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Best Reissues Of 2023: 40 Essential Box Set And Vinyl Releases
List & Guides

Best Reissues Of 2023: 40 Essential Box Set And Vinyl Releases

The best reissues of 2023 include gargantuan box sets and back-to-basics vinyl among a smorgasbord of essential releases.


Rumours of the imminent demise of physical formats have proved premature. The advent of downloading and streaming has, of course, made a difference to how people now listen to music, but, for many, events such as Record Store Day have rebalanced the scales and reminded music lovers that part of the excitement of purchasing a classic album is also investing in the tactile stuff, such as a great sleeve, detailed liner notes and all the extras and rarities that bonus discs can offer. With all that in mind, those who spend their time rifling through racks and digging through crates would do well to discover the best reissues of 2023.

Best Reissues Of 2023: 40 Essential Box Set And Vinyl Releases

40: Booker T & The MGs: ‘Green Onions’ (2LP, translucent green vinyl)

Is there another instrumental in rock and pop history which carries the clout of Booker T & The MGs’ Green Onions? This snappy, soul-imbued workout (which, remarkably, emerged from a spontaneous studio jam) has been covered by everyone from Count Basie to Deep Purple – and, 60 years on from selling its initial million copies, it remains as fresh as ever.

This seemingly ageless piece of music headed up The MGs’ equally potent debut album, also titled Green Onions, which was issued in October 1962 through Stax Records, the legendary Tennessee label that shaped the sound of Southern soul in the 60s. To celebrate its diamond anniversary, Green Onions returned earlier this year in remastered form and on translucent green vinyl, cooking up a soul stew all over again as one of the best reissues of 2023.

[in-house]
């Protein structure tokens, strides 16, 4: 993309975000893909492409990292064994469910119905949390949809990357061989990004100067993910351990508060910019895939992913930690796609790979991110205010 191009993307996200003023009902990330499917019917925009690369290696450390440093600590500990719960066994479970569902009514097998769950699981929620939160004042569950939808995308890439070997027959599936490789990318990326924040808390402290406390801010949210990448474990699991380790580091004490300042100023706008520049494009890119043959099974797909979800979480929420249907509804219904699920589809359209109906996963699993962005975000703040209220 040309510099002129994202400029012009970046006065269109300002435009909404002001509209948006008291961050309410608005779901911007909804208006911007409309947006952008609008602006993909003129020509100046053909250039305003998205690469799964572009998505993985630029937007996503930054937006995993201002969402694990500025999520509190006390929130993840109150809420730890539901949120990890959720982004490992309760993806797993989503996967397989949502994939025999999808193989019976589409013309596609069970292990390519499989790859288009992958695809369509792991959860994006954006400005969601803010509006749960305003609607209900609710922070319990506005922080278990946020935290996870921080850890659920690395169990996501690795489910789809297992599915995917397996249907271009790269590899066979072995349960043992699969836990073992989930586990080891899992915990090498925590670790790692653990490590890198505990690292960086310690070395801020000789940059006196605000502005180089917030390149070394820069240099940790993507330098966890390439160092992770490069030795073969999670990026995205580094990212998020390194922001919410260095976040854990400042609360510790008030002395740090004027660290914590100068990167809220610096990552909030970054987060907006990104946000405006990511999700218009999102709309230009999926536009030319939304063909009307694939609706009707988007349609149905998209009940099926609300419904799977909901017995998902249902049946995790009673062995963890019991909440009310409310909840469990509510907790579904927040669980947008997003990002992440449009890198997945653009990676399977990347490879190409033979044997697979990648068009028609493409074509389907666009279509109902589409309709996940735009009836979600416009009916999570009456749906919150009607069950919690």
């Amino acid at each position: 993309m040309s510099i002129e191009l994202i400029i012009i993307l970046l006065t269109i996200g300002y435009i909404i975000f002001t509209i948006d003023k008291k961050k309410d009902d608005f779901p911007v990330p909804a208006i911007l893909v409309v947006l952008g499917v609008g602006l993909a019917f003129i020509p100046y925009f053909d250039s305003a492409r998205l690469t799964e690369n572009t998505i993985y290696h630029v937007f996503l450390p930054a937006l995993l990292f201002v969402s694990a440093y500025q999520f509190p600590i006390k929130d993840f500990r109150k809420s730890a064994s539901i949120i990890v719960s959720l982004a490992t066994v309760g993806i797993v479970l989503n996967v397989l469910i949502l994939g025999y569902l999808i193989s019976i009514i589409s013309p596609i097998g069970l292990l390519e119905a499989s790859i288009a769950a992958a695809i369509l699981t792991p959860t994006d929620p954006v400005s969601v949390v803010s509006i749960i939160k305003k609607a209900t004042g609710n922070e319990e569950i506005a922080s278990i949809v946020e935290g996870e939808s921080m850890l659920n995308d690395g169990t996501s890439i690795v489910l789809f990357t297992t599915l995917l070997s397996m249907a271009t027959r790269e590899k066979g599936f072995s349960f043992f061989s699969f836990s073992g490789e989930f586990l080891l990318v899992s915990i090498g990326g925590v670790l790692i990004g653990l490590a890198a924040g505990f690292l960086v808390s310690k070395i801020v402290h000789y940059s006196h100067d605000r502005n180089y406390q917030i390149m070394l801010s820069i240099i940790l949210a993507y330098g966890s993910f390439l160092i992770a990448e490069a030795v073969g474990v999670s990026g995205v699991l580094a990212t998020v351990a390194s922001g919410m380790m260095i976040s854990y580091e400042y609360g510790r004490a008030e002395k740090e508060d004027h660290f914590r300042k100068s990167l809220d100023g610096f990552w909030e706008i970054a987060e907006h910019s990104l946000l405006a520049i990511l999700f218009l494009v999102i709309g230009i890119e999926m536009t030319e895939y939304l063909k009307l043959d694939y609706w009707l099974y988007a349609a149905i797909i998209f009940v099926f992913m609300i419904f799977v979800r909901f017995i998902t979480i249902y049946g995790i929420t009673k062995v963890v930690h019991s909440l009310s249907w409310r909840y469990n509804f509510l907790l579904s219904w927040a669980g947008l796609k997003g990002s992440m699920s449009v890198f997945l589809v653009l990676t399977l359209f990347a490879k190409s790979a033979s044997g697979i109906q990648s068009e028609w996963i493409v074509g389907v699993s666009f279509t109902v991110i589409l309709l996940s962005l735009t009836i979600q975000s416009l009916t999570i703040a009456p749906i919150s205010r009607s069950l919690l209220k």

Must hear: Green Onions

39: Tom Petty And The Heartbreakers: ‘Mojo’ (2LP, translucent ruby-red vinyl)

Tom Petty And The Heartbreakers’ 12th studio set, Mojo, was initially released in 2010 and debuted at No.2 on the Billboard 200. Recorded in a relaxed atmosphere at the group’s legendary rehearsal space, The Clubhouse, in Los Angeles, it captured Petty and co doing what they did best, inhabiting a space that Petty said was “where the band lives when it’s playing for itself”. Featuring the driving chart hit I Should Have Known It along with impressive material such as Good Enough and the bluesy First Flash Of Freedom, the material made it clear that all concerned still had their mojo working – a feeling that the record’s new double-disc reissue easily reinforces.

Must hear: I Should Have Known It

38: Richard Wright: ‘Wet Dream’ (translucent deep-Blue marbled vinyl/CD + Blu-ray)

The late Richard Wright was often regarded as Pink Floyd’s quiet genius, and that reputation is backed up by this reissue of the much-missed keyboardist’s debut solo album. Originally issued in 1978, Wet Dream arrived between two monolithic Floyd releases – Animals and The Wall. Now, however, it has a chance to shine on its own merits, coming housed in a bi-fold sleeve with new artwork and sounding resplendent thanks to a new mix from Steven Wilson which gloriously enhances Wright’s dextrous melodic skills. A quiet gem and certainly one of the best reissues of 2023.

Must hear: Cat Cruise

37: Electronic: ‘Get The Message: The Best Of Electronic’ (2LP/2CD)

First issued on CD in 2006 but now enjoying its vinyl debut, the self-explanatory Get The Message: The Best Of Electronic rounds up all the key tracks recorded by the all-star alt-rock duo of Johnny Marr and New Order’s Bernard Sumner. That inevitably means all the best Electronic songs are present and correct, from Get The Message and Feel Every Beat to Getting Away With It and Disappointed (the latter two also featuring Pet Shop Boys’ Neil Tennant), though the newly expanded CD edition also includes a host of B-sides, remixes and rare tracks.